Kingship is a constant theme running throughout the Scriptures. The Triune God created humanity in his image to enjoy his own rule over everything he has made (Gen. 1:26-28). This rule is meant to be characterized by rest, peace, and glory as humanity is in right relationship with God (Gen. 2:1-3). We abdicated, traded, and fell short of this glory when we willingly became subservient to the serpent (Gen. 3), a creature explicitly meant to be under our dominion. In reaching for authority for ourselves, in seeking power autonomously from God, we lost true power and authority. The Scriptures are the record of God’s work to reestablish true human Kingship, especially over all the power of the serpent-enemy (Gen. 3:15). Kings are at the center of the history of God’s relating to his people (think “1 & 2 Kings”). To his shepherd-king, David, God promised a great name, rest from all his enemies, and an offspring whose throne and kingdom he would establish forever (2 Sam. 7). This greater son of David would be David’s Lord (Ps. 110; Lk. 20:41-44), the divine-human King of Glory (Ps. 24), Ruler over everything God has made (Ps. 8; Heb. 2:5-9).
Jesus is this true and everlasting King, the King of kings and Lord of lords (Rev. 19:16) who was taken up in glory (1 Tim. 3:16). Jesus is King now, and this is an apex feature of the Gospel preached by the Apostles throughout the Book of Acts. Upon his Ascension he was seated (his “Session”) at the right hand of Power (Lk. 22:69), at the right hand of the Majesty on high (Heb. 1:3; 8:1; 10:12; 12:2). God sits upon his throne, and at his right hand—the place of rest and prominence and power at the helm of all reality (Col. 3:1)—is the Crucified and Risen Lord Jesus. God has made him Lord and Christ (Acts 2:34-36), exalted him as Leader and Savior (Acts 5:30-31), raising him far above all rule, authority, power, and dominion (Eph. 1:20-22), subjecting all his enemies under his feet (Heb. 10:13; 1 Pet. 3:22). All authority in heaven and on earth have been given to him (Mt. 28:18). In fact, God has even granted this Man to baptize with the Holy Spirit (Acts 2:33), effectively wielding God’s own power and glory.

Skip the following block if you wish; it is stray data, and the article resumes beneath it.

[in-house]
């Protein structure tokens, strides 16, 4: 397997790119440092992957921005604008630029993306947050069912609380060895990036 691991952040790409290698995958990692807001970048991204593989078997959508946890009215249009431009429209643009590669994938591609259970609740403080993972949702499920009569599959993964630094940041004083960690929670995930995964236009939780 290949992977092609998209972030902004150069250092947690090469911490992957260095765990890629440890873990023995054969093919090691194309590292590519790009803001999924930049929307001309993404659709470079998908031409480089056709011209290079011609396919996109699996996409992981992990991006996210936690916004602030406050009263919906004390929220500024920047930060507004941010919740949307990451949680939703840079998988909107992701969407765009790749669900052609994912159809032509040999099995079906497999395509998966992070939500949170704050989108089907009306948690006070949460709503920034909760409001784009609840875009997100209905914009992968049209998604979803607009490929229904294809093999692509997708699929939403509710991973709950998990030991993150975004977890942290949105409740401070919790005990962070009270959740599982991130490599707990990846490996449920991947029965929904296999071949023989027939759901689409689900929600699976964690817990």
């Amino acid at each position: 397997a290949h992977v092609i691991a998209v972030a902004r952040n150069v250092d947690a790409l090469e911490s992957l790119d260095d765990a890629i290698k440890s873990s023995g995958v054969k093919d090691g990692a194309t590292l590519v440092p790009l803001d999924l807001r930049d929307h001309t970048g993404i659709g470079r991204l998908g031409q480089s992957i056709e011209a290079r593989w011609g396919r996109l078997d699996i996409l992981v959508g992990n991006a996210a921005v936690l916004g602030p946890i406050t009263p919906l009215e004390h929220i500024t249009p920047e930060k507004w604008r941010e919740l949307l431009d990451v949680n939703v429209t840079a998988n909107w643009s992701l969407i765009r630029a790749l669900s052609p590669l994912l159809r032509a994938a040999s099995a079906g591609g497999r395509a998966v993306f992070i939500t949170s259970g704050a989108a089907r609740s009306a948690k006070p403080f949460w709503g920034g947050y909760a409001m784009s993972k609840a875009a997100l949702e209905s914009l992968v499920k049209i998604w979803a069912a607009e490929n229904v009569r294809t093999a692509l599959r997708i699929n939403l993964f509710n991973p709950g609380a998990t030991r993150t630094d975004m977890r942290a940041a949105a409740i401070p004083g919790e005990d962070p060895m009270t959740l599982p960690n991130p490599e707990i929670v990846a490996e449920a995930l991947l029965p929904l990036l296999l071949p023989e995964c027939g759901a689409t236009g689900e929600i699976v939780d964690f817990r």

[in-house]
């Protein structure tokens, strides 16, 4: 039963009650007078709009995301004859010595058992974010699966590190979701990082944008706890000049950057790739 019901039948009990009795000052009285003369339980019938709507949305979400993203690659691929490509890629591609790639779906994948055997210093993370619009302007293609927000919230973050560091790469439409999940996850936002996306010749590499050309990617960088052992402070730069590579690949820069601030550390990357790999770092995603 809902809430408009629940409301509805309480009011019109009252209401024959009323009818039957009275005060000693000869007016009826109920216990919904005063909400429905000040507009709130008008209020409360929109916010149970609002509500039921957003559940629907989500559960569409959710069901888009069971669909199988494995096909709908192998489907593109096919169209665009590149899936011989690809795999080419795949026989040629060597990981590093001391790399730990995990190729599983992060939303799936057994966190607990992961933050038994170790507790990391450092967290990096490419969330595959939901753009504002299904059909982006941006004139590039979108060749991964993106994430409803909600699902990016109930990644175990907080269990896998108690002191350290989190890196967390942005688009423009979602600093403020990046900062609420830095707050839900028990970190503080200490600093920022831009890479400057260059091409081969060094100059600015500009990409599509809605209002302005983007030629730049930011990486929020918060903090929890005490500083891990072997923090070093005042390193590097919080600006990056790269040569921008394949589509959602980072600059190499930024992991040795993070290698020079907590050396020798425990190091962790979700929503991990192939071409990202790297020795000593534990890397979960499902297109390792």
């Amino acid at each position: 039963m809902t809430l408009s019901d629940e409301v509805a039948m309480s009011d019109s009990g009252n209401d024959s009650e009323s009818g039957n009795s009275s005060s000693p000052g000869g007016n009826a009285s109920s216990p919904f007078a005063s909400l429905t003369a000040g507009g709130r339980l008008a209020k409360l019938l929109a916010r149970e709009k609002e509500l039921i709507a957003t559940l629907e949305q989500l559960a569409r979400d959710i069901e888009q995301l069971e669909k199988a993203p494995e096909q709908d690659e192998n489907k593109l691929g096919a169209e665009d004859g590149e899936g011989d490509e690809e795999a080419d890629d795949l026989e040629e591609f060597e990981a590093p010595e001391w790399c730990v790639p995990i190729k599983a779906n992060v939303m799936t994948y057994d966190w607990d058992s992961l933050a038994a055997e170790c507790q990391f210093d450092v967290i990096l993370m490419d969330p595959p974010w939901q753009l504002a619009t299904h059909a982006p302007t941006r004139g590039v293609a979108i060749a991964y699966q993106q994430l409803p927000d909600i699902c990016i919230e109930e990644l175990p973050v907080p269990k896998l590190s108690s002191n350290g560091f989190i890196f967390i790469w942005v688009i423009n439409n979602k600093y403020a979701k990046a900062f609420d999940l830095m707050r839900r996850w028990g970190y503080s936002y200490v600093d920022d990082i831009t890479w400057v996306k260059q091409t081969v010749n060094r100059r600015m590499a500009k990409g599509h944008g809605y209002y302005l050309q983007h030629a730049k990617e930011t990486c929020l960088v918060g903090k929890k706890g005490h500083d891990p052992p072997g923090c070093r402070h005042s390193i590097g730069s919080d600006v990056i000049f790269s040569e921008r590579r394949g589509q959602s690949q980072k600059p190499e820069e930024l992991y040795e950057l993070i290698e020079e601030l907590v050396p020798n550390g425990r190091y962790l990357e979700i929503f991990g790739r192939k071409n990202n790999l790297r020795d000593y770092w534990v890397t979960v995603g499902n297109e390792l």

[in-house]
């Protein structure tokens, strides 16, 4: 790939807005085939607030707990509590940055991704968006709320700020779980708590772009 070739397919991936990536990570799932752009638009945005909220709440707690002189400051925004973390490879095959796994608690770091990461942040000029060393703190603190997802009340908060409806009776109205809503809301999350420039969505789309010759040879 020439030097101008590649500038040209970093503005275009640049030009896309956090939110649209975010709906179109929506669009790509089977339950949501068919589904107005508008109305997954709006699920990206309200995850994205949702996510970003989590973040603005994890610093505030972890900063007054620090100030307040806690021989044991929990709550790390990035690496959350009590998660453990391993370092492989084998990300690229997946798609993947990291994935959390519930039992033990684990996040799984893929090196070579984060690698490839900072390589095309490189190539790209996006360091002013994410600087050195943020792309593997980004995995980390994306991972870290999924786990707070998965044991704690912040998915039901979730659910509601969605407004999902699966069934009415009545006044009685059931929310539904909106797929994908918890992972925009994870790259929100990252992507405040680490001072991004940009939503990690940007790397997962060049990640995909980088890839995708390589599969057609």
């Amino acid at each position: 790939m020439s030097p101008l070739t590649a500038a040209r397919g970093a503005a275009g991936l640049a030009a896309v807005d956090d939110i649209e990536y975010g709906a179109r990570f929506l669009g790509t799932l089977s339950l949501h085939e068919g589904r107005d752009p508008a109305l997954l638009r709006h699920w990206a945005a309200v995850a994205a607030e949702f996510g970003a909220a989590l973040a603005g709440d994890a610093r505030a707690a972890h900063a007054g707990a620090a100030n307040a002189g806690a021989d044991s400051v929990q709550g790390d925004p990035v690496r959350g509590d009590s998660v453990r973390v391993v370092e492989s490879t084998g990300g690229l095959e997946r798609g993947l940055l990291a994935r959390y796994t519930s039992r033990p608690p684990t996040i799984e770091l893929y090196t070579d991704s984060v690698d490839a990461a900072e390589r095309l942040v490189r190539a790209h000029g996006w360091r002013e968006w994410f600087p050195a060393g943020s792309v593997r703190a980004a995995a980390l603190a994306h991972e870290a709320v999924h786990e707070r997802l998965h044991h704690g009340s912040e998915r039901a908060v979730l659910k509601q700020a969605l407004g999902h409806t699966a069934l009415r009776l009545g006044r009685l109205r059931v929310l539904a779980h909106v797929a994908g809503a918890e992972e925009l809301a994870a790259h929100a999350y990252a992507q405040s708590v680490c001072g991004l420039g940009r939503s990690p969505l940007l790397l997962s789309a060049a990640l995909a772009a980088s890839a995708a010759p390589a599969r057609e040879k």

Jesus was granted this universal, eternal Kingship precisely because he never reached for autonomous power, for self-rule, but has always been in perfect submission to his Father (John 5:19, 30), even to the point of his terrible death (Phil. 2:8-11). He does not exercise power for his own sake, but demonstrates the true power of love as he laid down his life for his friends (Jn. 10:17-18; 15:13). It is this very same Jesus who lived and died for others (Heb. 13:8) who now rules over all things for the sake of others. His Session at God’s right hand is not for his own sake, but as our Representative, our Vicar, so that he might bring “many sons to glory” (Heb. 2:10). His Session means the continuation of his Priesthood (Ps. 110; Heb. 4:14; 5:5; 6:20; 8:1), as he appears in the presence of God on our behalf (Heb. 9:24) to make intercession for us always (Rom. 8:34; Heb. 7:25). In his own Person, in our place, he has restored humanity to its inheritance, its intended place at God’s right hand, and because of his grace we will one day reign with him forever (2 Tim. 2:12; Rev. 5:10; 22:5).
Have you sought to usurp God’s rule in your life? What has that looked like? How has that worked out for you, honestly? Do you believe that God has always sought to share his rule with you? Do you usually think of the Gospel only in terms of past events, or also with Christ’s present Session in mind? Why do Christians seem to be prone to relegate the Gospel to the past? What are some aspects of Christ’s Session that are important to you? Why do people often get angry at this Good News (Mt. 26:63-68; Acts 7:54-58)?